Like the Beatles, I can’t actually afford to pay anyone to drive me around yet, but I’d definitely ante up a percentage of the Nobel prize I’m bound to win for that cancer thing. Serious applicants only need apply.

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The gift your kids can’t open

If you’re like me you checked your budget for the holidays and made a noise somewhere between a whimper and a groan. The money just doesn’t stretch as far as we’d like. It’s an inevitability that parents want to give their kids what they didn’t have, so trying to decide what to cut when faced with those excited little faces can be an impossible task.

This year, as I cinch my belt a little tighter and look for another corner to cut, I decided to give my daughter a gift she can’t open but will cherish and hopefully nurture through the years. The gift of generosity.

Why, yes that is a devil horn behind the Santa hat. Ignore that. Santa Kid is all about the giving. Really.

Although I’ve always instilled the need to help those less fortunate, this is the first year that my nine-year-old seems truly aware of how money works and how much it affects her directly. Instead of making this the Christmas she remembers as the year mom said “we can’t afford that” 359 times, I want her to enter 2012 with the knowledge that we are always better off than someone else, and why not share that?

We started discussing it a few weeks ago and have already begun our giving efforts with success… maybe a little too much success.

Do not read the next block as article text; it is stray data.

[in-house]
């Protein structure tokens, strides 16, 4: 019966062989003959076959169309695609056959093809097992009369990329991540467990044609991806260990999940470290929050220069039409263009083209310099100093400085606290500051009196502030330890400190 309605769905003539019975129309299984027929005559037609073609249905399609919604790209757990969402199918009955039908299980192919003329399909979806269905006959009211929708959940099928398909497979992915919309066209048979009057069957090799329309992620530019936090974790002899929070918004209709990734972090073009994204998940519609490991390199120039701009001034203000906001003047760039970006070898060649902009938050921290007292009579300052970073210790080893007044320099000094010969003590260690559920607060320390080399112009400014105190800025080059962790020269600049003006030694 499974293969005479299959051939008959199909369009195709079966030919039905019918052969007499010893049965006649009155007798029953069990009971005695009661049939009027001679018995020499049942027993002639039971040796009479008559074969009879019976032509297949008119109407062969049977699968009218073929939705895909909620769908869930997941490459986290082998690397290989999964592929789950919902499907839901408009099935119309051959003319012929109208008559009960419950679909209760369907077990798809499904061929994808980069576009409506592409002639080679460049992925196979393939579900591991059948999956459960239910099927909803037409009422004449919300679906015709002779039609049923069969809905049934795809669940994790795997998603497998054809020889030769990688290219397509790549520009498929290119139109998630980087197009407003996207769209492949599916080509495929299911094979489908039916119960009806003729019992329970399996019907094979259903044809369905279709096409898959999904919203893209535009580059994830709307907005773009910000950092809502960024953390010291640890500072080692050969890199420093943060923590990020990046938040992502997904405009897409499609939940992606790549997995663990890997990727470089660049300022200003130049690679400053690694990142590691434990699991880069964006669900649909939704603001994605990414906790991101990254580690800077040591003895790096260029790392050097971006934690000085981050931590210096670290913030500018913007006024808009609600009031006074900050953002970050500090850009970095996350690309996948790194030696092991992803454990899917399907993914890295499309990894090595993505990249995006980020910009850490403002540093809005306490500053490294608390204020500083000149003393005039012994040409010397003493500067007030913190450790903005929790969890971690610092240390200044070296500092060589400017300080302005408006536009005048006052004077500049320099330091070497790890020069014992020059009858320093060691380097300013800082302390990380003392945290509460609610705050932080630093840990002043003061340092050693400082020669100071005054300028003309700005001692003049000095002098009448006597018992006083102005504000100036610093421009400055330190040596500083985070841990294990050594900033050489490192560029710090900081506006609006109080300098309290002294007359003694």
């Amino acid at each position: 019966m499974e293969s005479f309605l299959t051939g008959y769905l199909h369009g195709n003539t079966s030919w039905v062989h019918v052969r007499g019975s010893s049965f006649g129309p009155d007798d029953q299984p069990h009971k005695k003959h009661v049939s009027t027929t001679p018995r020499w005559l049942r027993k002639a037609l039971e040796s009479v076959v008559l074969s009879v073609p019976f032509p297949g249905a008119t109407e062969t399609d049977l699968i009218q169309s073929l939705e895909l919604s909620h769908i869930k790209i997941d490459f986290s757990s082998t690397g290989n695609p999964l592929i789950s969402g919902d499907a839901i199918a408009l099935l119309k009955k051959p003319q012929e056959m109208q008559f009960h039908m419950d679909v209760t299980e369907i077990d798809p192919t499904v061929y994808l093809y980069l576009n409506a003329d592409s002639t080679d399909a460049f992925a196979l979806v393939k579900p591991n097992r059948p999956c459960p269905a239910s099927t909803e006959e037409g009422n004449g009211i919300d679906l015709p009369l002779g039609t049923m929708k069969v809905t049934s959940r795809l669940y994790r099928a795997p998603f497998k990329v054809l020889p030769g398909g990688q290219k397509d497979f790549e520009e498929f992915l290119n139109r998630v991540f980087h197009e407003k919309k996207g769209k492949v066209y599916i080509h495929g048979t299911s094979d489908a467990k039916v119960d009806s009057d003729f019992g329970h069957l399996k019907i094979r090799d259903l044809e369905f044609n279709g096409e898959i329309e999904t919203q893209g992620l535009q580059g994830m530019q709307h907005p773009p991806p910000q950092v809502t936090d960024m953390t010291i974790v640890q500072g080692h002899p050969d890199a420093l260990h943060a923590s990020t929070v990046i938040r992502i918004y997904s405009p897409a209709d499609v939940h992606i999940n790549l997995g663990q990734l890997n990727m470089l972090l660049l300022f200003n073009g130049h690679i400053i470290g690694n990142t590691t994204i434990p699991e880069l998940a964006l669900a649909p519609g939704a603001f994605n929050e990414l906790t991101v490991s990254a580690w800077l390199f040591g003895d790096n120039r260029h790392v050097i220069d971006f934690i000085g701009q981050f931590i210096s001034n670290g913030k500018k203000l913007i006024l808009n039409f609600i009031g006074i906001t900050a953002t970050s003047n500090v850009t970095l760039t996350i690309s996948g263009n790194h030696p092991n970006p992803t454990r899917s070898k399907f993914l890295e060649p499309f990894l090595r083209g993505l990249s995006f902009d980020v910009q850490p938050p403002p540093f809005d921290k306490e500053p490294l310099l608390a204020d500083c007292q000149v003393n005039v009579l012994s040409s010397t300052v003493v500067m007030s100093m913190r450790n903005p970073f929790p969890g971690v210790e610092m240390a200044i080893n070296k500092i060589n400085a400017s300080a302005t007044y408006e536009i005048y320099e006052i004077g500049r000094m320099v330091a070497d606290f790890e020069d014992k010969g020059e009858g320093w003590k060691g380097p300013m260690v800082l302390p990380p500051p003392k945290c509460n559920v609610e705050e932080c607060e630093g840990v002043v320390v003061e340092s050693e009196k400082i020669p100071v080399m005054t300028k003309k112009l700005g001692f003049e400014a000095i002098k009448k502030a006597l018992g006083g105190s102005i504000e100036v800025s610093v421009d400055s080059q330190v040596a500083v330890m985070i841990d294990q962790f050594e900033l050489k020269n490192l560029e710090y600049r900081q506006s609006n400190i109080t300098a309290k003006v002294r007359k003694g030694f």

After making a trip to the huge store that will remain nameless, but is commonly known as the one where souls disappear along with large amount of cash, I assigned my daughter with two giving tasks. There was a Toys-for-Tots bin at the front so I allotted her $10 to spend on toys for other kids. Would she be able to choose something without being sucked in by all of the coveted items on her own wish list?

A few years ago, this probably would have been impossible, but she admirably moved on after a few oohs and ahhs, choosing several toys that all fell under the $10 limit. I was sure to let her separate them out and deposit them in the bin herself, feeling the warmth of giving without seeing the end result.

Her school is sponsoring a food drive for needy families, so I also gave her a canned food budget, allowing her to choose several for the cause. Her overflowing generosity backfired a little when I found her backpack stuffed full of all our canned goods from the pantry.

While money is tight, these were small expenses that I could take from somewhere else without too much pain, but to young children it was the joy of helping that was priceless. I also think it’s important to help a child choose a charity by keeping their vested interests in mind.

While it’s true we’ve all struggled these past couple of years, you may be surprised and pleased to discover that people still give, in spite of tough times. According to a report compiled by the American Association of Fundraising Counsel, generous Americans still gave over $307 billion to their favorite causes in 2009. Figures for the number of youth in that amount weren’t available, but you can bet that many adults who give learned it as a child.

A few easy — and inexpensive — ways to share the gift of giving with your child are:
• Sign you and your family up to help serve at a local soup kitchen
• Make extra cookies and holiday treats to leave anonymously for your neighbors
• Bring goodies or homemade soups and breads to the local nursing home
• Save change all year in a jar, then give the entire amount to someone less fortunate

Raising a generous child — even if she does try to give away all of your own food — is worth the effort, the time, and the money. It’s a gift they will pass on to their children in the future, and even lead their peers by example now. The best part about the gift of generosity is there’s nothing to wrap, tape or hide… just give it with all your heart.